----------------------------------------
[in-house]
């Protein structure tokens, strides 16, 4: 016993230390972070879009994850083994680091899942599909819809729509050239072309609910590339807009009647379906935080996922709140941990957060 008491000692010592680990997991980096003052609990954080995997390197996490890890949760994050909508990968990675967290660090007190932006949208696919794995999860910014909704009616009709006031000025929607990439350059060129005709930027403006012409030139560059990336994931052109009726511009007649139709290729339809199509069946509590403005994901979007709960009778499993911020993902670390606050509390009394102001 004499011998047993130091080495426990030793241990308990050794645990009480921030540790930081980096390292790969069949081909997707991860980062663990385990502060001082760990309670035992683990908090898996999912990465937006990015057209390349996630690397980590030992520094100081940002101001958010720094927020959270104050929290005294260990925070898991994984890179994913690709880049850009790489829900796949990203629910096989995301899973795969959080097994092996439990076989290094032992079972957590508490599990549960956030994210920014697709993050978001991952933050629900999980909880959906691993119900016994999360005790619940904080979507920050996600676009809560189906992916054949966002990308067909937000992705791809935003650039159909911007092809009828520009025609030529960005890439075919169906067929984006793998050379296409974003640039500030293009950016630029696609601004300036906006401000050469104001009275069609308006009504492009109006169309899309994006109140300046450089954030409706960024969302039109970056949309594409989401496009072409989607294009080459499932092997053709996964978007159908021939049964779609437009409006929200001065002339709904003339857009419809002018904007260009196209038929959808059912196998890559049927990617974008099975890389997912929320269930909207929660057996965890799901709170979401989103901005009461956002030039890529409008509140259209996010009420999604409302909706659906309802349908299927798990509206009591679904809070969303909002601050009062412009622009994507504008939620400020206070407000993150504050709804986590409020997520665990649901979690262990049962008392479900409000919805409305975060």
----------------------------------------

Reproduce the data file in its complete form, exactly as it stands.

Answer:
[in-house]
């Protein structure tokens, strides 16, 4: 016993230390972070879009994850083994680091899942599909819809729509050239072309609910590339807009009647379906935080996922709140941990957060 008491000692010592680990997991980096003052609990954080995997390197996490890890949760994050909508990968990675967290660090007190932006949208696919794995999860910014909704009616009709006031000025929607990439350059060129005709930027403006012409030139560059990336994931052109009726511009007649139709290729339809199509069946509590403005994901979007709960009778499993911020993902670390606050509390009394102001 004499011998047993130091080495426990030793241990308990050794645990009480921030540790930081980096390292790969069949081909997707991860980062663990385990502060001082760990309670035992683990908090898996999912990465937006990015057209390349996630690397980590030992520094100081940002101001958010720094927020959270104050929290005294260990925070898991994984890179994913690709880049850009790489829900796949990203629910096989995301899973795969959080097994092996439990076989290094032992079972957590508490599990549960956030994210920014697709993050978001991952933050629900999980909880959906691993119900016994999360005790619940904080979507920050996600676009809560189906992916054949966002990308067909937000992705791809935003650039159909911007092809009828520009025609030529960005890439075919169906067929984006793998050379296409974003640039500030293009950016630029696609601004300036906006401000050469104001009275069609308006009504492009109006169309899309994006109140300046450089954030409706960024969302039109970056949309594409989401496009072409989607294009080459499932092997053709996964978007159908021939049964779609437009409006929200001065002339709904003339857009419809002018904007260009196209038929959808059912196998890559049927990617974008099975890389997912929320269930909207929660057996965890799901709170979401989103901005009461956002030039890529409008509140259209996010009420999604409302909706659906309802349908299927798990509206009591679904809070969303909002601050009062412009622009994507504008939620400020206070407000993150504050709804986590409020997520665990649901979690262990049962008392479900409000919805409305975060």